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House NASA spending bill provides a modest increase

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According to a Wednesday post on the Space Politics blog, the House appropriations subcommittee passed a spending bill that provided $17.9 billion for NASA for FY 2015. This represents a $435 million over the president’s budget request (and $250 million above the agency’s fiscal year 2014 budget. The breakdown by account is as follows:

“Science $5,193.0

Aeronautics $666.0

Space Technology $620.0

Exploration Systems $4,167.0

Space Operations $3,885.0

Education $106.0

Cross Agency Support $2,779.0

Construction $446.0

Inspector General $34.0

Total $17,896.0’

There are few details thus far about many specific program. The heavy lift Space Launch System received $1.19 billion. The Orion spacecraft received $1.14 billion. A Europa mission, which got $15 million in the president’s request, got $100 million.

The commercial crew program has gotten an unspecified increase, presumably from the $696 million it got in the current fiscal year’s budget. The president has requested $848 million for the program to pay for a commercially operated spacecraft to take astronauts to and from the International Space Station. The program has been a subject of contention between Congress and the president ever since Obama cancelled the Constellation program in 2010.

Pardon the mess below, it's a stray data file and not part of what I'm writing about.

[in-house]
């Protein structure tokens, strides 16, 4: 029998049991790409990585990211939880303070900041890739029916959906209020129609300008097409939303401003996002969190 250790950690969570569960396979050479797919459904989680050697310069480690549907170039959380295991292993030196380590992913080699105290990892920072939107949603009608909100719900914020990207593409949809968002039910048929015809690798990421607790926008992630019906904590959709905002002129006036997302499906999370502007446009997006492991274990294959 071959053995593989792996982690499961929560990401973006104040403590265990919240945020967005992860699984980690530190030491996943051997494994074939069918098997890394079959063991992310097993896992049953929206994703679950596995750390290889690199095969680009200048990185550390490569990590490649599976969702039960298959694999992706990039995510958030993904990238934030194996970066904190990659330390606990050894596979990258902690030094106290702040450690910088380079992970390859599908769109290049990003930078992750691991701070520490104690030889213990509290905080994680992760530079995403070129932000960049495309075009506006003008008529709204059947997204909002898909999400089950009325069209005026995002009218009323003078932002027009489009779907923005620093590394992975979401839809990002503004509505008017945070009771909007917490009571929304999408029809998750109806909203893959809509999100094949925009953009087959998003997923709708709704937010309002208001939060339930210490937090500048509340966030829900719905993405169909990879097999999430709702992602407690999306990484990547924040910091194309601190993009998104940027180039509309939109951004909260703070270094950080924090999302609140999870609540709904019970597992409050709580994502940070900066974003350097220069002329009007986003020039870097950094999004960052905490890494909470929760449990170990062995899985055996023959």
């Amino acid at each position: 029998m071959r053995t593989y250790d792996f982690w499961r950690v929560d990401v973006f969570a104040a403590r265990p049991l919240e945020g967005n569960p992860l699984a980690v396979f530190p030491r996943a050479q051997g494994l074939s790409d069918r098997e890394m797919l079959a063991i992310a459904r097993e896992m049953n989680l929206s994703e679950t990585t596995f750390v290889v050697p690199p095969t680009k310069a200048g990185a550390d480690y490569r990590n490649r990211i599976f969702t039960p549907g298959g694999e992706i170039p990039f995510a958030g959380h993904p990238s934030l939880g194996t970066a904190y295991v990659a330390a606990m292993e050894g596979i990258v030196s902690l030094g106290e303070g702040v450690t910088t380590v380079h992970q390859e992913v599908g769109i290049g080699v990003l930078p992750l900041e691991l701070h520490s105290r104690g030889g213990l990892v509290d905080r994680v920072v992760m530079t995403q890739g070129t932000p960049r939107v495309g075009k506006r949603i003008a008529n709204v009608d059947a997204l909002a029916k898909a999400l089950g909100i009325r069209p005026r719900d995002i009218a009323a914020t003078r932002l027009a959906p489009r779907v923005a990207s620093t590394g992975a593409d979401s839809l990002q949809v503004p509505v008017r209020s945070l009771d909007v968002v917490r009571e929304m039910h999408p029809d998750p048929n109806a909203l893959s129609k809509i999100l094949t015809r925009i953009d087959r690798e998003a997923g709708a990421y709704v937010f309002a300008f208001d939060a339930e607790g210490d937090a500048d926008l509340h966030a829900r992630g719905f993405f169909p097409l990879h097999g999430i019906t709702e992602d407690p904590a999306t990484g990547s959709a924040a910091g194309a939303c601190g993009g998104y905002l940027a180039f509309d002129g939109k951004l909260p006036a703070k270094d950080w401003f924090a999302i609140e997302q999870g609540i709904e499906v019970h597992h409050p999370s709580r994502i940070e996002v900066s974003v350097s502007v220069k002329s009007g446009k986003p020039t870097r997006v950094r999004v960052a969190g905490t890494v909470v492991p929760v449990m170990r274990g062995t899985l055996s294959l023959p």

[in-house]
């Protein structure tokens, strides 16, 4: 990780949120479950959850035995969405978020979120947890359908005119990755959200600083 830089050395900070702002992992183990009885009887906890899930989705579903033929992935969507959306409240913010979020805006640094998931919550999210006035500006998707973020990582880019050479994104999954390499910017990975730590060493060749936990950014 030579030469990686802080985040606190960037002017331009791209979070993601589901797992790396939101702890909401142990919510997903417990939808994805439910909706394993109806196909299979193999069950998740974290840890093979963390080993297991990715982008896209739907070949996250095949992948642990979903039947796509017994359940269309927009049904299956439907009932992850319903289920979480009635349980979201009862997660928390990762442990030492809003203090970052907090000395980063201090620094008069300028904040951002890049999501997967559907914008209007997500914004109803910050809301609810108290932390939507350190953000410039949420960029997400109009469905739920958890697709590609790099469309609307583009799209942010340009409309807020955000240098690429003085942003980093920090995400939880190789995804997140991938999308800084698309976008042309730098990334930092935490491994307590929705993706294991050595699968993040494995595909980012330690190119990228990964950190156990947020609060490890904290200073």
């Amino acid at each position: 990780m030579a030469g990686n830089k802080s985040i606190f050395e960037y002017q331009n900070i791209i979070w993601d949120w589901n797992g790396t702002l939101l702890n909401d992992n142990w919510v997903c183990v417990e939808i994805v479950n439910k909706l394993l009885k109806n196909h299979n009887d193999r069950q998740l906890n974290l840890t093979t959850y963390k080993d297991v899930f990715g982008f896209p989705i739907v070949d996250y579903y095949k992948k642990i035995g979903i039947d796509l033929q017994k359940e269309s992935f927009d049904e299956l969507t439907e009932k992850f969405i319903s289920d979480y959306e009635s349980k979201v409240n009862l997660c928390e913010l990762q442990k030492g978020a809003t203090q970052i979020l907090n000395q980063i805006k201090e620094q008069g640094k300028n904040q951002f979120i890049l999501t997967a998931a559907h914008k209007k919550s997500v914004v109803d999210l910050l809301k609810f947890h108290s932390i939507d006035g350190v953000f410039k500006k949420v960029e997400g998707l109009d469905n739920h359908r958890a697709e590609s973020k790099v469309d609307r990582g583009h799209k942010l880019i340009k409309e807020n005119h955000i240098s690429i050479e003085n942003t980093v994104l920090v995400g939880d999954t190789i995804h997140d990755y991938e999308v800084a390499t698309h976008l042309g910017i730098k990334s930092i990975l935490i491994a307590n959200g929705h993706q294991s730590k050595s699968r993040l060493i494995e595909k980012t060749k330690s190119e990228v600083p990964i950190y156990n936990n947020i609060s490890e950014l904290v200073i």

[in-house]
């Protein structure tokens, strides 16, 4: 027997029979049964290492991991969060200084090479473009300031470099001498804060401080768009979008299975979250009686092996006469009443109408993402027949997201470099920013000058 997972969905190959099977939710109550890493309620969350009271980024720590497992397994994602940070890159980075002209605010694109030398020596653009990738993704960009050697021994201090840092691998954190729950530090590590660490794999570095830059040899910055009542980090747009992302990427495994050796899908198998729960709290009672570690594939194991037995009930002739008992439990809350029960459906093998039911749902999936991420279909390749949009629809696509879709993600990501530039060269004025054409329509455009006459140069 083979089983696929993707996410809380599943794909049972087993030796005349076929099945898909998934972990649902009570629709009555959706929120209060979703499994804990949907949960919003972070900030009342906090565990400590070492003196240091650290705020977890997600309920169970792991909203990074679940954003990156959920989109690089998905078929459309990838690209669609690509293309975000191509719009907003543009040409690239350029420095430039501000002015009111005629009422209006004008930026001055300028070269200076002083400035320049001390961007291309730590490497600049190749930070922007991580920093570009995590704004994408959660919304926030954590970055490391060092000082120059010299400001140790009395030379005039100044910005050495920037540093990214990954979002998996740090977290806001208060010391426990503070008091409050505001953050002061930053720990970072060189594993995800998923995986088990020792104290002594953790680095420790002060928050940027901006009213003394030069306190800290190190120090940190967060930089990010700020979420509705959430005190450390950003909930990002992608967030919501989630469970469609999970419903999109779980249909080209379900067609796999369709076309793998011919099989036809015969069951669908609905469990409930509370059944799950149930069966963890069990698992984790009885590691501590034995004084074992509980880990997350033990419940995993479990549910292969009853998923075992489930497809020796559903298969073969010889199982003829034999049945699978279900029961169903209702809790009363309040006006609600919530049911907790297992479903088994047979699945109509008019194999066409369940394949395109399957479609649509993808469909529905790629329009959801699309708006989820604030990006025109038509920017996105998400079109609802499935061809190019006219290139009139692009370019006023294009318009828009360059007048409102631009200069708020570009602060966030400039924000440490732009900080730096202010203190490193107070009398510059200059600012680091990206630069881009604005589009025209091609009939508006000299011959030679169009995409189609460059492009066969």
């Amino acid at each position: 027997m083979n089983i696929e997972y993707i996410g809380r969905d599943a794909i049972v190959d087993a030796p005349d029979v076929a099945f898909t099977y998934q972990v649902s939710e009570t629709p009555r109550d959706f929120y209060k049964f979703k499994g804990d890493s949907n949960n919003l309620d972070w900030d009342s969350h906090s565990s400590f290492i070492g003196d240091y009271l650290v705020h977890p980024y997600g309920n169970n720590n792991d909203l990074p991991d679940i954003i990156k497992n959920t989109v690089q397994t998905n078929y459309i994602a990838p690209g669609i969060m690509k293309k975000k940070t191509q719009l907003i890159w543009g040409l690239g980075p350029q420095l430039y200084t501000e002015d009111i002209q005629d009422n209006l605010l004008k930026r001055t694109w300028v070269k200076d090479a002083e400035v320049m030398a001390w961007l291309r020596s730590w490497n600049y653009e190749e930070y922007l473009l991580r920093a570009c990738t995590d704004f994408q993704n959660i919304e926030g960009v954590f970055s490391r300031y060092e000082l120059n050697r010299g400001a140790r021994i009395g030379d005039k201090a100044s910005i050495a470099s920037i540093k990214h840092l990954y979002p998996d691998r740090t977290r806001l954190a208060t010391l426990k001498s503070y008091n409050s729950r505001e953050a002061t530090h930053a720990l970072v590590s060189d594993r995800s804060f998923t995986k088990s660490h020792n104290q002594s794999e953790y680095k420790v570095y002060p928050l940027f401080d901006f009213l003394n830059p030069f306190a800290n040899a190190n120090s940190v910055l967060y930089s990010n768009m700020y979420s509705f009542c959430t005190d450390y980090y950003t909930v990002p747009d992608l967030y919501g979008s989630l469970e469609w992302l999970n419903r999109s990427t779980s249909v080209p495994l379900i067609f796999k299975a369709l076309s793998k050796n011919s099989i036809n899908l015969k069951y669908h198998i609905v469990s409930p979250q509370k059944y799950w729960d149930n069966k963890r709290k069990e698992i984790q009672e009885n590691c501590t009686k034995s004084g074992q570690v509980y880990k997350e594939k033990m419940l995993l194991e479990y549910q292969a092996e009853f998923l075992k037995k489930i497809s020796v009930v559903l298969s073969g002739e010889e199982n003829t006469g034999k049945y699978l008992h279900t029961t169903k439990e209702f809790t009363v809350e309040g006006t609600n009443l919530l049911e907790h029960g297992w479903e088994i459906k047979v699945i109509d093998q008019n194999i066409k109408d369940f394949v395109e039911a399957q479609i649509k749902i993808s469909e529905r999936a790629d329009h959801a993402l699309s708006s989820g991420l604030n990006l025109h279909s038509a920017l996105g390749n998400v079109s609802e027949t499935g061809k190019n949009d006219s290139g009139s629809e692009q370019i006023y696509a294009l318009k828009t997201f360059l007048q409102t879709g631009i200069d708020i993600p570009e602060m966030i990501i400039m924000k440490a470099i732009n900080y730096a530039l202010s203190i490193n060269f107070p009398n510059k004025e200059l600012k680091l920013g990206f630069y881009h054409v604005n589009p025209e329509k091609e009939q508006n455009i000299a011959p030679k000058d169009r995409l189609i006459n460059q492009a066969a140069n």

The commercial crew program has received added focus as a result of tensions between the United States and the Ukraine due to the latter country’s imperial drive against the Ukraine. Since the end of the space shuttle program in 2011 the United States is solely dependent on Russia for rides to and from the ISS. Russia has already made some veiled threats concerning space station access as a response to sanctions imposed by the United States. The commercial spacecraft are not expected to be ready until 2017.

This appropriations bill will be the last under subcommittee chairman Rep, Frank Wolf,.R-Virginia, who is retiring. He is expected to be replaced by Rep, John Culberson, R-Texas in the next congress. Culberson, being from the Houston area, is expected to be supportive of NASA funding, especially of the exploration programs. But he is also a driving force behind the mission to Europa, a moon of Jupiter that is thought to have a sub-surface which might contain life,

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